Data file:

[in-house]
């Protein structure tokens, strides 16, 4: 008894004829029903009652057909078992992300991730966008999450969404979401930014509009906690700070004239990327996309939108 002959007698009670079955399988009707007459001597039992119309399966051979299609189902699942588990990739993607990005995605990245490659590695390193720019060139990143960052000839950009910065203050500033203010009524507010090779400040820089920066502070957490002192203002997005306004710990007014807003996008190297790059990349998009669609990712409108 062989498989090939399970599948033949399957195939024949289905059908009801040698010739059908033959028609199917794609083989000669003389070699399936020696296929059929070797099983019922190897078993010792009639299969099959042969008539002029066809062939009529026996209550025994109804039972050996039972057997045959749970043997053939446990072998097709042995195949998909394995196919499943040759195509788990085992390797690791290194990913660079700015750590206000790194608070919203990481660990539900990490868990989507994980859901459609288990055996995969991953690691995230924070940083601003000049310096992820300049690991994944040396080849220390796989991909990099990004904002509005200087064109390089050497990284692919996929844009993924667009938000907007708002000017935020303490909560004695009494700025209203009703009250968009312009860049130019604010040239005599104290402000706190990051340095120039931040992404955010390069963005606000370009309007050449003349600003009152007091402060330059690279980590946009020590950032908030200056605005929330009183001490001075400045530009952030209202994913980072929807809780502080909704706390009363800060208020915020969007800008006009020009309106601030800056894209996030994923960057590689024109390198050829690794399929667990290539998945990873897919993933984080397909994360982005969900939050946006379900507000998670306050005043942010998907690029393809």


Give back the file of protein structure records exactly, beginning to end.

[in-house]
């Protein structure tokens, strides 16, 4: 008894004829029903009652057909078992992300991730966008999450969404979401930014509009906690700070004239990327996309939108 002959007698009670079955399988009707007459001597039992119309399966051979299609189902699942588990990739993607990005995605990245490659590695390193720019060139990143960052000839950009910065203050500033203010009524507010090779400040820089920066502070957490002192203002997005306004710990007014807003996008190297790059990349998009669609990712409108 062989498989090939399970599948033949399957195939024949289905059908009801040698010739059908033959028609199917794609083989000669003389070699399936020696296929059929070797099983019922190897078993010792009639299969099959042969008539002029066809062939009529026996209550025994109804039972050996039972057997045959749970043997053939446990072998097709042995195949998909394995196919499943040759195509788990085992390797690791290194990913660079700015750590206000790194608070919203990481660990539900990490868990989507994980859901459609288990055996995969991953690691995230924070940083601003000049310096992820300049690991994944040396080849220390796989991909990099990004904002509005200087064109390089050497990284692919996929844009993924667009938000907007708002000017935020303490909560004695009494700025209203009703009250968009312009860049130019604010040239005599104290402000706190990051340095120039931040992404955010390069963005606000370009309007050449003349600003009152007091402060330059690279980590946009020590950032908030200056605005929330009183001490001075400045530009952030209202994913980072929807809780502080909704706390009363800060208020915020969007800008006009020009309106601030800056894209996030994923960057590689024109390198050829690794399929667990290539998945990873897919993933984080397909994360982005969900939050946006379900507000998670306050005043942010998907690029393809």